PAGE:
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Pure Appl. Chem., 2009, Vol. 81, No. 9, pp. 1707-1717

Published online 2009-07-28


Toward defining materials chemistry (IUPAC Technical Report)

Peter Day1, Leonard V. Interrante2* and Anthony R. West3

1 Chemistry Department, University College London, 20 Gordon Street, London WC1H 0AJ, UK
2 Department of Chemistry and Chemical Biology, Rensselaer Polytechnic Institute, Troy, NY 12180-3590, USA
3 Department of Engineering Materials, University of Sheffield, Sir Robert Hadfield Bldg., Mappin Street, Sheffield S1 3JD, UK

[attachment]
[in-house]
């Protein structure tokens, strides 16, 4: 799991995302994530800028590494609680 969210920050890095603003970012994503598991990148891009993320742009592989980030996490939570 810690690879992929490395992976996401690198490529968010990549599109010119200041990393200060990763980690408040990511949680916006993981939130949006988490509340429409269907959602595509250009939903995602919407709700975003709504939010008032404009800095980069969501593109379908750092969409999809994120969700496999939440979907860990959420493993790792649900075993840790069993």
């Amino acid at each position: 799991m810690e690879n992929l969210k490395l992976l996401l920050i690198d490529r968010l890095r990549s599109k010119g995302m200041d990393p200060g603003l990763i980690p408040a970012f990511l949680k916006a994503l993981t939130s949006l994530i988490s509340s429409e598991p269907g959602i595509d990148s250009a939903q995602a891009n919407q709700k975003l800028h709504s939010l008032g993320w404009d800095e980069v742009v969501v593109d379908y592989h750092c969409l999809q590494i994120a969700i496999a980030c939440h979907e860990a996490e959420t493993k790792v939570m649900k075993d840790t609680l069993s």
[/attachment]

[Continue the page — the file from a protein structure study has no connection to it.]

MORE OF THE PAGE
Abstract: This report describes the results of a Project whose goals were to "assemble, collate and disseminate information about the scope of the newly-emerging discipline of materials chemistry, leading to an authoritative definition of the subject within the family of chemical sciences" and further, as a corollary, "to recommend to IUPAC how this new discipline might best be represented within the IUPAC structure". The history and current status of the research and teaching, only recently labeled as "materials chemistry", is described. This field has become one of the major growth sectors in pure and applied chemistry and now accounts for a significant fraction of all publications in the chemical sciences, based on measures such as journal citations and submitted papers and journals that are devoted entirely or in part to this subject. Nonetheless, there is still considerable confusion about what does, and does not, fall within the scope of "materials chemistry", and there is no consensus regarding a definition for the subject. After examining existing definitions for "chemistry" and "materials science" and considering prior attempts to define the subject, the following working definition for "materials chemistry" was suggested: "Materials chemistry comprises the application of chemistry to the design, synthesis, characterization, processing, understanding and utilisation of materials, particularly those with useful, or potentially useful, physical properties." In conclusion, the report suggests that IUPAC consider elevating this field from its current Subdivision status to that of "a cross-divisional Committee that would work with all the current IUPAC Divisions to develop and co-sponsor new projects, in the area of chemical education, nomenclature, terminology, health and safety, etc., that will increase the recognition of the current and future importance of this field to the international chemistry community".